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Copyright © 2003 Express Publishing Inc.
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Friday — April 16, 2004

Weekend Living

The Canola Boom

Commentary by MICHAEL AMES

At a recent Democratic fundraising event in San Francisco, John Kerry said something incredible. He said that if elected president, he would implement a "Roosevelt-Truman Manhattan Project to develop an alternative, renewable energy source by 2010."

This winter a group of sixth-, seventh-, and eighth-graders at The Community School in Sun Valley did something astounding. With the aid of their science teacher Scott Runkel, nine school children converted a diesel VW Rabbit into a "grease car" that runs on vegetable oil.

This year, the Bush administration did something stupendous by not actively and openly pursuing alternative fuel sources. While not acknowledging our Middle Eastern oil dependency, they did, however, start a war, wistfully hoping that a democratic domino effect could create the world’s biggest, friendliest corner gas station in Iraq.

To wit: vegetable fuel can be produced domestically. Vegetable fuel recycles CO2, whereas fossil fuels introduce new greenhouse gases to the atmosphere. Grease car emissions are 34 percent cleaner than an already clean diesel engine. One 10-gallon tank of vegetable oil is nearly enough for a drive to Boise and back. The industrial transition to vegetable-based fuel could give our economy its next great surge: The Canola Boom.

Knowing the tantalizing opportunity to spur the domestic economy and cure our Arabian oil addiction all in a way that is environmentally beneficial, one would naively expect the government to look into it. Yet since 9/11 and throughout the petroleum-fueled war in Iraq, the administration never mentions that cars and tanks and buses can run on corn oil. When faced with a real opportunity for significant change, the stodgy Bush administration plods headlong in the opposite direction.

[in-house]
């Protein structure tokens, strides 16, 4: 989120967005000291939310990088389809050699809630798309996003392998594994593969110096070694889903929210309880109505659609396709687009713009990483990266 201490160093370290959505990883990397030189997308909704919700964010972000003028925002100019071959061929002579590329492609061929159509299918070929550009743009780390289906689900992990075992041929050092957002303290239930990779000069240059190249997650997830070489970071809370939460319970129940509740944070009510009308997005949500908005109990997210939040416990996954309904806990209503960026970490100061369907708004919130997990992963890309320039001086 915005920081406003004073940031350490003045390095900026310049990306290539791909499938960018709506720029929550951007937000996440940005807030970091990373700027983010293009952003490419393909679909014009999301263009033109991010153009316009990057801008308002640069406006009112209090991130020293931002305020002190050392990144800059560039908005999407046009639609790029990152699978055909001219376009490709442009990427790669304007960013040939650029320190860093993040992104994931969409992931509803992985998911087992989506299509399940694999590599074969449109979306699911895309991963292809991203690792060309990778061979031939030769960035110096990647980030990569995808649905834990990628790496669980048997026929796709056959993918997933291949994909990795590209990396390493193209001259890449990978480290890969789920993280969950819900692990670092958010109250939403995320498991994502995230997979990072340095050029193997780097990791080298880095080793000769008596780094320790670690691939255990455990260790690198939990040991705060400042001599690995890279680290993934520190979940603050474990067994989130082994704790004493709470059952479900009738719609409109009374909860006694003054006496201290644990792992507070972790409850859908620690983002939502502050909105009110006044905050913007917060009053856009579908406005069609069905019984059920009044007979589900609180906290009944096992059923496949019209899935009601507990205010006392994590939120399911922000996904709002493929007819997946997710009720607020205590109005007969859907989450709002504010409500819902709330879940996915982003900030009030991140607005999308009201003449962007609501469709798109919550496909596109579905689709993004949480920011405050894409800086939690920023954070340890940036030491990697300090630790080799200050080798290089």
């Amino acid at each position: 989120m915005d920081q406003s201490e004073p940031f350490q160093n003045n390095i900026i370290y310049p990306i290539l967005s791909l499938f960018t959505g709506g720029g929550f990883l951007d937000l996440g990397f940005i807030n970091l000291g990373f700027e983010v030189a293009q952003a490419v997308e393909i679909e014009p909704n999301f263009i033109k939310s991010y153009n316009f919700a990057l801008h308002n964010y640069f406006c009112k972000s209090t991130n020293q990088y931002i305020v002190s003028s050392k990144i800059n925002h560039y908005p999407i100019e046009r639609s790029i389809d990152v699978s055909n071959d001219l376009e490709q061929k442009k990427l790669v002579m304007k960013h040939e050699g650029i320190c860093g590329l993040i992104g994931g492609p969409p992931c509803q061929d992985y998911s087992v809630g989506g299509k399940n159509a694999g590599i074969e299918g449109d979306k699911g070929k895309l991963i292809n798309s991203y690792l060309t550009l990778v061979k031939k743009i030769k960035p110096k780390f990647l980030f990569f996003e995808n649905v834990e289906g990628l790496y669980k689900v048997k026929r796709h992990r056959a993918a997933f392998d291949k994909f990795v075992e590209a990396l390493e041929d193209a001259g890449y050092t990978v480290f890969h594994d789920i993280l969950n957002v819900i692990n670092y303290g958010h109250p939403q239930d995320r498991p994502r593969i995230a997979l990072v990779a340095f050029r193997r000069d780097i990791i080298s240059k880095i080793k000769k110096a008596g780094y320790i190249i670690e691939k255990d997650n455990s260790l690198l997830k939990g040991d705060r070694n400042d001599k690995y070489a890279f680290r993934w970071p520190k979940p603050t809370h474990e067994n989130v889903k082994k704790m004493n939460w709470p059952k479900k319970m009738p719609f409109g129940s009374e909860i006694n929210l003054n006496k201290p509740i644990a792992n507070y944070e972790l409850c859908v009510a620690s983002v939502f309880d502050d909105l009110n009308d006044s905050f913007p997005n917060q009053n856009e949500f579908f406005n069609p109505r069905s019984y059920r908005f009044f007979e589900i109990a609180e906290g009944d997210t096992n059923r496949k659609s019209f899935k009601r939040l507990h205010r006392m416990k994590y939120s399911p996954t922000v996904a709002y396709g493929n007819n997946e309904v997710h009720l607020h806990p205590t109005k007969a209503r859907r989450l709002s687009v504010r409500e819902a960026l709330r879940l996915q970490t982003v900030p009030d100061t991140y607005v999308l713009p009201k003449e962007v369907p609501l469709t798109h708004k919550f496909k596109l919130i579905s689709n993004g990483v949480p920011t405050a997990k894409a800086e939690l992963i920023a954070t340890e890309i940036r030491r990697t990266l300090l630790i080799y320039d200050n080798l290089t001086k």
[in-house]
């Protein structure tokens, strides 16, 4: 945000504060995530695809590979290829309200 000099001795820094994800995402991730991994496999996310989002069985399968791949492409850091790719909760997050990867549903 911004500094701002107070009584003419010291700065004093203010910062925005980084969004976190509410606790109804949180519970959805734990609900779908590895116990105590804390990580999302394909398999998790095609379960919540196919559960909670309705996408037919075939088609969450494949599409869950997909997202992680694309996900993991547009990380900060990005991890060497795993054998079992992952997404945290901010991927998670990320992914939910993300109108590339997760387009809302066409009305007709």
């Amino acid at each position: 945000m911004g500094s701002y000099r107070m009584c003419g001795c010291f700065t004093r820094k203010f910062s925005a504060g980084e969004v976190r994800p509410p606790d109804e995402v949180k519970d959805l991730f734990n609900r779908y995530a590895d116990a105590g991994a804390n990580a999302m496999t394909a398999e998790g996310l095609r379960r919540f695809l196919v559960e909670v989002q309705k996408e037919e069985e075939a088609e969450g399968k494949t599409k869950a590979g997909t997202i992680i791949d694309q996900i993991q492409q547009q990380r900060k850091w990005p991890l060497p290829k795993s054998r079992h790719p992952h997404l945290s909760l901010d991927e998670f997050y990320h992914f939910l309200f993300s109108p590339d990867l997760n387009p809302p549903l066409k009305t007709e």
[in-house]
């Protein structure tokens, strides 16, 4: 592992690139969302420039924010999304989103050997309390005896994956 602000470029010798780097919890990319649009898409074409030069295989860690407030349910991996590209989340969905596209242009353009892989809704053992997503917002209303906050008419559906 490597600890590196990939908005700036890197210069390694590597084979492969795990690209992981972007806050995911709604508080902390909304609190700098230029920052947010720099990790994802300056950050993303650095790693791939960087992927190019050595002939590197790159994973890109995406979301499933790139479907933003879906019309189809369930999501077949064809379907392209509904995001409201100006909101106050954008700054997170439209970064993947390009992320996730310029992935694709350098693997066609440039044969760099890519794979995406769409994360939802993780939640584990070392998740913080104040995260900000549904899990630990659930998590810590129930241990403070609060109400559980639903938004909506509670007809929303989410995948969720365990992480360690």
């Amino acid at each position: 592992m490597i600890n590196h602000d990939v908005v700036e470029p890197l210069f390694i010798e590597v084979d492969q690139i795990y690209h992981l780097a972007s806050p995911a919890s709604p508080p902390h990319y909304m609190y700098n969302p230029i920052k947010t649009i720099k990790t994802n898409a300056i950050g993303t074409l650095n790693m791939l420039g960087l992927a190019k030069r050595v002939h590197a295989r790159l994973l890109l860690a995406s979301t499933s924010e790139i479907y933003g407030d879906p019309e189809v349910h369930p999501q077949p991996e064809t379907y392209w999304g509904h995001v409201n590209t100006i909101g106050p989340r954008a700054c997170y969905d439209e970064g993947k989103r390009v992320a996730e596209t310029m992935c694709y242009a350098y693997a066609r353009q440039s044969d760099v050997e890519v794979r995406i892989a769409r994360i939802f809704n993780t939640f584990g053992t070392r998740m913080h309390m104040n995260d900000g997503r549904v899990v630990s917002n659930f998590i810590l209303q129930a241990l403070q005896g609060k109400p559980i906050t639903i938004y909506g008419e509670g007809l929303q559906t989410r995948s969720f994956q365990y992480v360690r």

Is there a catch? Apparently the grease car’s exhaust smells distinctly of fried food.

For too long now, we have treated the Middle East, as Pulitzer Prize winning journalist Thomas Friedman says, like "A big dumb gas station." We don’t care what the gas attendant does to his family when he goes home at night, as long as he gives us more gas. Opulence reigns in the royal court of Saud while the people languish in backward poverty, illiteracy and hopelessness. Combine this with the twisted Islamic teachings of fundamental clerics and you have the seething powder keg of nihilistic bloodthirst that creates a 9/11. This is the "Not Your Parents’ Jihad" generation of angry young Muslim men who have and will continue to attack our country with grave impunity.

We so clearly need to rid ourselves of this nagging Middle Eastern oil habit. Yet since 9/11 and throughout the war in Iraq, the administration has shown no interest in doing so. We continue to pad the pockets of the gaudy Saudi royals while everyday life in that country has not improved. The teachings of radical clerics do not change. And the only time this administration mentions alternative fuel, it is in regards to drilling the Arctic National Wildlife Refuge for its nonrenewable, crude oil.

Disengagement with Middle Eastern oil, through Kerry’s quietly proposed "Manhattan Project," would leave Arab rulers isolated. Their oil oligarchies will wither under internal strife as their revenues disappear and the people rise not against the "Great Satan America," but against their own negligent rulers.

Imagine a successful Manhattan Oil Project. Imagine an American administration with foresight, rather than tunnel vision.

Imagine our country no longer suckling at the teat of Saudi oil; our freighters cruising out of the Persian Gulf fueled this time by Crisco, leaving the unmistakably American scent of French fries in their wakes.

Michael Ames, former publisher of The Street, drives a car that gets poor gas mileage.


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The Idaho Mountain Express is distributed free to residents and guests throughout the Sun Valley, Idaho resort area community. Subscribers to the Idaho Mountain Express will read these stories and others in this week's issue.